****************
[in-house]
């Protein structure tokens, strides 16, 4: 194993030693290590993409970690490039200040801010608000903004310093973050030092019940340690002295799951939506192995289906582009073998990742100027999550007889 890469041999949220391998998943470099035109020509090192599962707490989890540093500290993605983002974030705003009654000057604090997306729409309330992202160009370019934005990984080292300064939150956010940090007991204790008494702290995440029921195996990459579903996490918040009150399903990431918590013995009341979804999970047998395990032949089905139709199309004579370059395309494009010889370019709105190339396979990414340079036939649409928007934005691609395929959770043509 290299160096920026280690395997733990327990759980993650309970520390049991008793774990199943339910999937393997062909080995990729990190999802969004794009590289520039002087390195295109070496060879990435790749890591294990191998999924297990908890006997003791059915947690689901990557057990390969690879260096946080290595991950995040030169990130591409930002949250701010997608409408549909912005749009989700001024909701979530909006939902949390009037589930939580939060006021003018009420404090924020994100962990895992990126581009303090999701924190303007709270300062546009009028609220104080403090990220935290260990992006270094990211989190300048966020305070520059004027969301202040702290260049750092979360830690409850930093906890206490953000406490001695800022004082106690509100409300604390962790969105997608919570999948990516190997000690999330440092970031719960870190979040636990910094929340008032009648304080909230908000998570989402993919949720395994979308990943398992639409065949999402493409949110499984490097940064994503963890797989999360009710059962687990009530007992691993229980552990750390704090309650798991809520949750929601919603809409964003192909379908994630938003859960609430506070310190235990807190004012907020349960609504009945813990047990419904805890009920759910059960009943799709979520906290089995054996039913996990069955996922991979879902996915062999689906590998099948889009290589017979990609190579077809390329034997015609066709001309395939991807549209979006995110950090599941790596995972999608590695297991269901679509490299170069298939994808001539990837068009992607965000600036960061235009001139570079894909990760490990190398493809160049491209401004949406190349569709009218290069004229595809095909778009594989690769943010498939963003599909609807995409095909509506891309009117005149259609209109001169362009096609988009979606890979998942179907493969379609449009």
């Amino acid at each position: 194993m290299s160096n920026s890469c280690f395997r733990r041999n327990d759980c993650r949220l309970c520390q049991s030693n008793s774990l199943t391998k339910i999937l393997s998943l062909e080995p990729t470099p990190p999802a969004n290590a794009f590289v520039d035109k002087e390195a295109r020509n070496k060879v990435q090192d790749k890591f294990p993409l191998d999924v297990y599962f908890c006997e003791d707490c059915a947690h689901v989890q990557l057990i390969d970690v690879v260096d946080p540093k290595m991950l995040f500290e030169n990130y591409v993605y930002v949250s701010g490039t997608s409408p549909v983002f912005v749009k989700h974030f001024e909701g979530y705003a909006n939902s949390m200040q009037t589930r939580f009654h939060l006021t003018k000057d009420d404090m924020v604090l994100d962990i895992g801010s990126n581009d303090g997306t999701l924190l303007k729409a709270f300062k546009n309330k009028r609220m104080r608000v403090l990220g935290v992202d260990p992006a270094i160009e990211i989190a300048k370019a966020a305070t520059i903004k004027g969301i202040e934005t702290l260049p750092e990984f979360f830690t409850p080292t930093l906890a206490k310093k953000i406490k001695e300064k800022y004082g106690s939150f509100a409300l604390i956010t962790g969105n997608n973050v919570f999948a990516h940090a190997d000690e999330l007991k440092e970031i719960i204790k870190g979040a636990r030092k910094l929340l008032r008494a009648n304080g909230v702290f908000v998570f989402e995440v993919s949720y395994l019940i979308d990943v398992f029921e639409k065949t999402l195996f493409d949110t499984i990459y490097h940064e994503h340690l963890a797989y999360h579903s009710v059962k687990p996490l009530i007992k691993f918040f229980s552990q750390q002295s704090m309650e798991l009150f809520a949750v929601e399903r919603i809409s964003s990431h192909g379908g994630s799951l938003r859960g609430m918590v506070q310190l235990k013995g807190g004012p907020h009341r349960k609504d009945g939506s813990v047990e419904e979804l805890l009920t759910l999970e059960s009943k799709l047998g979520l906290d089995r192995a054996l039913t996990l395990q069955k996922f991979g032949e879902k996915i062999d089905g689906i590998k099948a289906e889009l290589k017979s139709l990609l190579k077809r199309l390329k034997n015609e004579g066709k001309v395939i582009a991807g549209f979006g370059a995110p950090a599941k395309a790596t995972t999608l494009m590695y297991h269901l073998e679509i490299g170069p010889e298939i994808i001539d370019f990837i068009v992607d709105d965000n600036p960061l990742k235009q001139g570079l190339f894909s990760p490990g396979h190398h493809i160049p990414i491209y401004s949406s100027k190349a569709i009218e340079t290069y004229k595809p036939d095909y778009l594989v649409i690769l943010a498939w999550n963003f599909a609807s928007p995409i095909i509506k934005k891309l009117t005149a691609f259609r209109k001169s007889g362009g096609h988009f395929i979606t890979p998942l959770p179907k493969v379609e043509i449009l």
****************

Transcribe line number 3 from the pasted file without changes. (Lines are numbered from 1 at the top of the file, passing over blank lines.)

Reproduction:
């Amino acid at each position: 194993m290299s160096n920026s890469c280690f395997r733990r041999n327990d759980c993650r949220l309970c520390q049991s030693n008793s774990l199943t391998k339910i999937l393997s998943l062909e080995p990729t470099p990190p999802a969004n290590a794009f590289v520039d035109k002087e390195a295109r020509n070496k060879v990435q090192d790749k890591f294990p993409l191998d999924v297990y599962f908890c006997e003791d707490c059915a947690h689901v989890q990557l057990i390969d970690v690879v260096d946080p540093k290595m991950l995040f500290e030169n990130y591409v993605y930002v949250s701010g490039t997608s409408p549909v983002f912005v749009k989700h974030f001024e909701g979530y705003a909006n939902s949390m200040q009037t589930r939580f009654h939060l006021t003018k000057d009420d404090m924020v604090l994100d962990i895992g801010s990126n581009d303090g997306t999701l924190l303007k729409a709270f300062k546009n309330k009028r609220m104080r608000v403090l990220g935290v992202d260990p992006a270094i160009e990211i989190a300048k370019a966020a305070t520059i903004k004027g969301i202040e934005t702290l260049p750092e990984f979360f830690t409850p080292t930093l906890a206490k310093k953000i406490k001695e300064k800022y004082g106690s939150f509100a409300l604390i956010t962790g969105n997608n973050v919570f999948a990516h940090a190997d000690e999330l007991k440092e970031i719960i204790k870190g979040a636990r030092k910094l929340l008032r008494a009648n304080g909230v702290f908000v998570f989402e995440v993919s949720y395994l019940i979308d990943v398992f029921e639409k065949t999402l195996f493409d949110t499984i990459y490097h940064e994503h340690l963890a797989y999360h579903s009710v059962k687990p996490l009530i007992k691993f918040f229980s552990q750390q002295s704090m309650e798991l009150f809520a949750v929601e399903r919603i809409s964003s990431h192909g379908g994630s799951l938003r859960g609430m918590v506070q310190l235990k013995g807190g004012p907020h009341r349960k609504d009945g939506s813990v047990e419904e979804l805890l009920t759910l999970e059960s009943k799709l047998g979520l906290d089995r192995a054996l039913t996990l395990q069955k996922f991979g032949e879902k996915i062999d089905g689906i590998k099948a289906e889009l290589k017979s139709l990609l190579k077809r199309l390329k034997n015609e004579g066709k001309v395939i582009a991807g549209f979006g370059a995110p950090a599941k395309a790596t995972t999608l494009m590695y297991h269901l073998e679509i490299g170069p010889e298939i994808i001539d370019f990837i068009v992607d709105d965000n600036p960061l990742k235009q001139g570079l190339f894909s990760p490990g396979h190398h493809i160049p990414i491209y401004s949406s100027k190349a569709i009218e340079t290069y004229k595809p036939d095909y778009l594989v649409i690769l943010a498939w999550n963003f599909a609807s928007p995409i095909i509506k934005k891309l009117t005149a691609f259609r209109k001169s007889g362009g096609h988009f395929i979606t890979p998942l959770p179907k493969v379609e043509i449009l």